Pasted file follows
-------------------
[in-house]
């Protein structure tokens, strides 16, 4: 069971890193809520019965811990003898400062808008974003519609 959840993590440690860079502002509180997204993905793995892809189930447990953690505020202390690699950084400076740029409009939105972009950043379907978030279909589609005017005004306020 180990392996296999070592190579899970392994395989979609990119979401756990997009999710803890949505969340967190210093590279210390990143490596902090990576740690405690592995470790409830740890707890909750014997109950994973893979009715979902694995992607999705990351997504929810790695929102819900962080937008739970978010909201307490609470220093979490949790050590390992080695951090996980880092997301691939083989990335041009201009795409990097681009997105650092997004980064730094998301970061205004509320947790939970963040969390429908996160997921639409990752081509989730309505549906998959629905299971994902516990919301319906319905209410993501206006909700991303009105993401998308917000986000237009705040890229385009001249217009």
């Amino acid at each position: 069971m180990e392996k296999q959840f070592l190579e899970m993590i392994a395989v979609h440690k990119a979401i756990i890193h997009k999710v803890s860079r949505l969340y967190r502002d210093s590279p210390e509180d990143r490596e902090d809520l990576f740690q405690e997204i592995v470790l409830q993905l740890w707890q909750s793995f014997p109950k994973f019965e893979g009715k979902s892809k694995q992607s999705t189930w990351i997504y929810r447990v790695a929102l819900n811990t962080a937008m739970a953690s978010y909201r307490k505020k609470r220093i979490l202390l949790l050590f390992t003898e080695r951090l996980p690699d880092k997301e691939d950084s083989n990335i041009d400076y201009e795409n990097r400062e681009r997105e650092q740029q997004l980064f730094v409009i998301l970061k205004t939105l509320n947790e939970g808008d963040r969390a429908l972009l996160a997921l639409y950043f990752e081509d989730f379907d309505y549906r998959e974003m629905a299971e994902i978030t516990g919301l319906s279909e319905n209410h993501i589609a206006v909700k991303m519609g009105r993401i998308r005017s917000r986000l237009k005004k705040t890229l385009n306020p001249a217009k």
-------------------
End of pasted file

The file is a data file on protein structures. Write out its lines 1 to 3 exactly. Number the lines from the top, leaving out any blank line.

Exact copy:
[in-house]
């Protein structure tokens, strides 16, 4: 069971890193809520019965811990003898400062808008974003519609 959840993590440690860079502002509180997204993905793995892809189930447990953690505020202390690699950084400076740029409009939105972009950043379907978030279909589609005017005004306020 180990392996296999070592190579899970392994395989979609990119979401756990997009999710803890949505969340967190210093590279210390990143490596902090990576740690405690592995470790409830740890707890909750014997109950994973893979009715979902694995992607999705990351997504929810790695929102819900962080937008739970978010909201307490609470220093979490949790050590390992080695951090996980880092997301691939083989990335041009201009795409990097681009997105650092997004980064730094998301970061205004509320947790939970963040969390429908996160997921639409990752081509989730309505549906998959629905299971994902516990919301319906319905209410993501206006909700991303009105993401998308917000986000237009705040890229385009001249217009």
């Amino acid at each position: 069971m180990e392996k296999q959840f070592l190579e899970m993590i392994a395989v979609h440690k990119a979401i756990i890193h997009k999710v803890s860079r949505l969340y967190r502002d210093s590279p210390e509180d990143r490596e902090d809520l990576f740690q405690e997204i592995v470790l409830q993905l740890w707890q909750s793995f014997p109950k994973f019965e893979g009715k979902s892809k694995q992607s999705t189930w990351i997504y929810r447990v790695a929102l819900n811990t962080a937008m739970a953690s978010y909201r307490k505020k609470r220093i979490l202390l949790l050590f390992t003898e080695r951090l996980p690699d880092k997301e691939d950084s083989n990335i041009d400076y201009e795409n990097r400062e681009r997105e650092q740029q997004l980064f730094v409009i998301l970061k205004t939105l509320n947790e939970g808008d963040r969390a429908l972009l996160a997921l639409y950043f990752e081509d989730f379907d309505y549906r998959e974003m629905a299971e994902i978030t516990g919301l319906s279909e319905n209410h993501i589609a206006v909700k991303m519609g009105r993401i998308r005017s917000r986000l237009k005004k705040t890229l385009n306020p001249a217009k």